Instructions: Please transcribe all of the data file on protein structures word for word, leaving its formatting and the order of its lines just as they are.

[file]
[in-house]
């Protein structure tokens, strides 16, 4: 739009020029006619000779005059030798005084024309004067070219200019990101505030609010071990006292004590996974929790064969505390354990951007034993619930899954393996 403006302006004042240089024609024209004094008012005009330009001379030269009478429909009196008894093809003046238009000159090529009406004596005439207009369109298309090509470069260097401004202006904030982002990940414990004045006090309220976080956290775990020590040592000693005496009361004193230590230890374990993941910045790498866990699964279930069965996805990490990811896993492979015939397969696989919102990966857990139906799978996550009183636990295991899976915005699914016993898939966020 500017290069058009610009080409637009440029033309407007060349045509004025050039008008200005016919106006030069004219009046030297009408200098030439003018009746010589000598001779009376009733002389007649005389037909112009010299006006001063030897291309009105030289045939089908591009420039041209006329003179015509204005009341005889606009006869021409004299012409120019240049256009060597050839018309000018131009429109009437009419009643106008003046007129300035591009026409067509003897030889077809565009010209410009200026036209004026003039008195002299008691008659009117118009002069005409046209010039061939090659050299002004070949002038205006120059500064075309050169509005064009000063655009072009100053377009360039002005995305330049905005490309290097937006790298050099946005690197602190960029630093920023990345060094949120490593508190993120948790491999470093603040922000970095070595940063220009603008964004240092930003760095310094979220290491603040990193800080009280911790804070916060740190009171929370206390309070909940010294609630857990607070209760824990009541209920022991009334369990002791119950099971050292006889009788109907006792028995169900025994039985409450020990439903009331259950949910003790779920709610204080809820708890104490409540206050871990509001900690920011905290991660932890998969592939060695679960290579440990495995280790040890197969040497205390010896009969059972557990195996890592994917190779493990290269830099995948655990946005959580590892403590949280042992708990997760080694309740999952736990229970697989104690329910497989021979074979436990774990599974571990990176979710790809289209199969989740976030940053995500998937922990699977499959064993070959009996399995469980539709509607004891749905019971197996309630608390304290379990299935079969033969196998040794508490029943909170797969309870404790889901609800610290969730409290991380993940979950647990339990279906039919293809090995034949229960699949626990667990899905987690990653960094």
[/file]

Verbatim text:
[in-house]
């Protein structure tokens, strides 16, 4: 739009020029006619000779005059030798005084024309004067070219200019990101505030609010071990006292004590996974929790064969505390354990951007034993619930899954393996 403006302006004042240089024609024209004094008012005009330009001379030269009478429909009196008894093809003046238009000159090529009406004596005439207009369109298309090509470069260097401004202006904030982002990940414990004045006090309220976080956290775990020590040592000693005496009361004193230590230890374990993941910045790498866990699964279930069965996805990490990811896993492979015939397969696989919102990966857990139906799978996550009183636990295991899976915005699914016993898939966020 500017290069058009610009080409637009440029033309407007060349045509004025050039008008200005016919106006030069004219009046030297009408200098030439003018009746010589000598001779009376009733002389007649005389037909112009010299006006001063030897291309009105030289045939089908591009420039041209006329003179015509204005009341005889606009006869021409004299012409120019240049256009060597050839018309000018131009429109009437009419009643106008003046007129300035591009026409067509003897030889077809565009010209410009200026036209004026003039008195002299008691008659009117118009002069005409046209010039061939090659050299002004070949002038205006120059500064075309050169509005064009000063655009072009100053377009360039002005995305330049905005490309290097937006790298050099946005690197602190960029630093920023990345060094949120490593508190993120948790491999470093603040922000970095070595940063220009603008964004240092930003760095310094979220290491603040990193800080009280911790804070916060740190009171929370206390309070909940010294609630857990607070209760824990009541209920022991009334369990002791119950099971050292006889009788109907006792028995169900025994039985409450020990439903009331259950949910003790779920709610204080809820708890104490409540206050871990509001900690920011905290991660932890998969592939060695679960290579440990495995280790040890197969040497205390010896009969059972557990195996890592994917190779493990290269830099995948655990946005959580590892403590949280042992708990997760080694309740999952736990229970697989104690329910497989021979074979436990774990599974571990990176979710790809289209199969989740976030940053995500998937922990699977499959064993070959009996399995469980539709509607004891749905019971197996309630608390304290379990299935079969033969196998040794508490029943909170797969309870404790889901609800610290969730409290991380993940979950647990339990279906039919293809090995034949229960699949626990667990899905987690990653960094």